lasting responses to one's own environment. Personality can be useful in
analyzing consumer behavior for certain product or brand choices.

A person's self-concept also influences the buying decision. In order


to understand consumer behavior, the marketers must first understand the
relationship between consumer self-concept and possessions. Then, the
buying decision can be made oriented towards the particular product.

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Psychological Factors: The buying decision and behavior of consumer for
a particular product is also influenced by four major psychological factors.
These are motivation, perception, learning and beliefs and attitudes. The
same are explained in the following headings:

(a) Motivation: “The motivation is an inner state that mobilizes bodily


energy and directs it in selective fashion towards goals usually located in
the external environment.”4 A person has many needs at a given time.
Some are "biological" arising from states of tension such as hunger, thirst
or discomfort. Others are “psychological” arising from the need for
recognition, esteem or belonging. Marketers do their best to motivate the
buyers and attract them for a particular product. Thus, the motivation helps
in influencing the buying decision of buyer to a great extent.

(b) Perception: It is the process by which people select, organize and


interpret information to form a meaningful picture of the world.
Motivation makes the persons ready to buy the item, and perception makes
the person mentally ready for selecting a particular brand of item.
Marketing managers make efforts, so that the buyers get confirmed to buy
that item or services.

(c) Learning: Learning describes changes in individual's behavior arising


from experience. Learning occurs through the interplay of drives, stimuli,
cues, responses, and reinforcement. The practical significance of learning
theory for marketers is that they can build up demand for a product by
associating it with strong drives using motivating cues and providing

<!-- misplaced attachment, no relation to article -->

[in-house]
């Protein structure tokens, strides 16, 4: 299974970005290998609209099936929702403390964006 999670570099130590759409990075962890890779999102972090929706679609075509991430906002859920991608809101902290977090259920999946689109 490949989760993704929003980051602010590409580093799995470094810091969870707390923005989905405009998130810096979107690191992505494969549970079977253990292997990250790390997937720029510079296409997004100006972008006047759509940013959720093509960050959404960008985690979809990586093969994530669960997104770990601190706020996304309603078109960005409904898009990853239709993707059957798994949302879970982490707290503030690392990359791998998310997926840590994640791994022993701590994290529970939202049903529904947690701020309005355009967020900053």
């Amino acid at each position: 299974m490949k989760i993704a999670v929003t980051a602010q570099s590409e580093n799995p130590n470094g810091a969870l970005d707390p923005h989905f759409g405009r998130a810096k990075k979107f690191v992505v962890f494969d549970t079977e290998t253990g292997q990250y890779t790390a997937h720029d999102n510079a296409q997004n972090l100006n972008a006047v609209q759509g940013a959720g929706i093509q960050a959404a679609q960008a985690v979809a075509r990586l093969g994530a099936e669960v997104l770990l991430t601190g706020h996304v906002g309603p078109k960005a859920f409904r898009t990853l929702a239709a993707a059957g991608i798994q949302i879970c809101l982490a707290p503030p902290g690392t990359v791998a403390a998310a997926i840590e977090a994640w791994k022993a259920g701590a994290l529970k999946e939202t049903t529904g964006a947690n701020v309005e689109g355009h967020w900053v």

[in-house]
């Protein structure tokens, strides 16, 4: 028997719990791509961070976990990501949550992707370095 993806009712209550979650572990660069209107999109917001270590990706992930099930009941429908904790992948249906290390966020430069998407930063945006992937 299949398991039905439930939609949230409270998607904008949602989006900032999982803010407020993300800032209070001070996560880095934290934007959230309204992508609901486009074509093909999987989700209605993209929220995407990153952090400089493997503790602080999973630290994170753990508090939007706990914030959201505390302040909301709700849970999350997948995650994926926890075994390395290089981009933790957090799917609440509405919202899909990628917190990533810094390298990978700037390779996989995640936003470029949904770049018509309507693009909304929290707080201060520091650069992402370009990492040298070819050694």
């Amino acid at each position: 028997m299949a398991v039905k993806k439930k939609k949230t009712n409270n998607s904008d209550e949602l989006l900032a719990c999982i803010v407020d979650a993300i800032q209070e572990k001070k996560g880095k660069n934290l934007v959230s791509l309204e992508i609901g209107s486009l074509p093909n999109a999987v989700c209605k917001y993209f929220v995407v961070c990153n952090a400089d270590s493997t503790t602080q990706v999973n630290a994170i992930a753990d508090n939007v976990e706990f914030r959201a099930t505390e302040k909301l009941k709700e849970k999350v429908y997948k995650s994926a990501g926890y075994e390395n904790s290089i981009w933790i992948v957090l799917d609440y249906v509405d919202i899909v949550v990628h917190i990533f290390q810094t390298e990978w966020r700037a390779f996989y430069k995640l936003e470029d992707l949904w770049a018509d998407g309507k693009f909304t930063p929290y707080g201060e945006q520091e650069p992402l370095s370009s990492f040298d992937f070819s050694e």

positive reinforcement.

(d) Beliefs and Attitudes: Through doing and learning, people acquire
their beliefs and attitudes. These in turn, influence the buying behavior of

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consumers. A “belief” is a descriptive thought that a person has about
something. An “attitude” describes a person's relatively consistent
evaluations, feelings, and tendencies towards an idea or object.

The marketers are interested in the beliefs that people formulate


about specific products and services, because these beliefs make up
product and brand images that affect buying behavior.

1.6 Consumers’ Decision


In the present context, the consumers get many information at hand
due to the information revolution. Media (electronic and print), TV, Radio
and satellite communication have made easy to consumers to choose the
best products available in the market for their use. The marketers have to
play a key role in attracting the potential buyers in favor of their products.
The buying decision varies as per the information available with the
consumer before buying a particular product. Information available
through Internet with the help of cable TV has created a new dimension in
making decision before the buying any product. Thus, the decision of
buyers depends a lot on the information available with the buyers.

Making a decision to buy any item is a rationale and conscious


process in which the consumer evaluates each of the available alternatives
to select the best among them. Each decision, one makes, involves an
elaborate mental exercise and a degree of active reasoning, though on the
surface, it may not always seems to be so.

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Stages in the Buyers’ Decision Process
In making a purchase decision, a consumer normally goes through